However, while the Lost Cause lived on, notes Mr. Swanson, “The twentieth century came to belong to Abraham Lincoln, not Jefferson Davis. His eclipse began as early as 1922, with the completion of the Lincoln Memorial.” Symbolic of Davis‘ decline was Hurricane Katrina’s destruction of the Beauvoir estate where Davis finished his life. In August 2005, writes Mr. Swanson, “the sanctuary where Jefferson Davis labored to preserve for all time the memory of the Confederacy, its honored dead, and the Lost Cause was, by wind and water, all swept away.”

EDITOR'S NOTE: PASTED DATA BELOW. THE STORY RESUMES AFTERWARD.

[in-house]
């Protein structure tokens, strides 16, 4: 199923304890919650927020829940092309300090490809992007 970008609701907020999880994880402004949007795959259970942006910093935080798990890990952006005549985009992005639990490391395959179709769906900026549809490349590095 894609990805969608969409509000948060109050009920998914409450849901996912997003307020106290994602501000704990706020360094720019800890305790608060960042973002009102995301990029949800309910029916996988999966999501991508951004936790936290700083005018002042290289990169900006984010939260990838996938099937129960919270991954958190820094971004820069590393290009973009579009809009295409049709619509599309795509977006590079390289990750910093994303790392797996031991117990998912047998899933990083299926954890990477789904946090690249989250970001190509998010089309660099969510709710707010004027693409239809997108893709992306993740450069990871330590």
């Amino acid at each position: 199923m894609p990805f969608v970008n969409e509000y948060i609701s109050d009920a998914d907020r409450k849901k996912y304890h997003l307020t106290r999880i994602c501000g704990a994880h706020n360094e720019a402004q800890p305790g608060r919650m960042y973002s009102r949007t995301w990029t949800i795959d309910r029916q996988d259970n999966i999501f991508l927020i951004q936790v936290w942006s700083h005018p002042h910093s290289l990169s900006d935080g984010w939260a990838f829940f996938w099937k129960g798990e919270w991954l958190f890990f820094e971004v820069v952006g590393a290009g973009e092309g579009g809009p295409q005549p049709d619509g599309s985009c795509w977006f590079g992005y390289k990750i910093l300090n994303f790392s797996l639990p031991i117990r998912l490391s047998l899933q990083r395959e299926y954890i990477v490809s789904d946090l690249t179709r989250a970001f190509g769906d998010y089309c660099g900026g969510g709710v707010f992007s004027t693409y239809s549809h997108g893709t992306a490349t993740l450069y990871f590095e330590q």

In “Bloody Crimes,” James Swanson describes well the twin journeys of Abraham Lincoln and Jefferson Davis. These men were the two most important political figures during the most tragic period of American history. The Civil War offered much pageantry and heroics. But “Bloody Crimes” reminds us that the Civil War was more fundamentally a time of unnecessary and tragic folly.
Doug Bandow, a senior fellow at the Cato Institute, was a special assistant to President Reagan.
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By John Solomon
How the government's punishing of the exposure of official wrongdoing can linger for years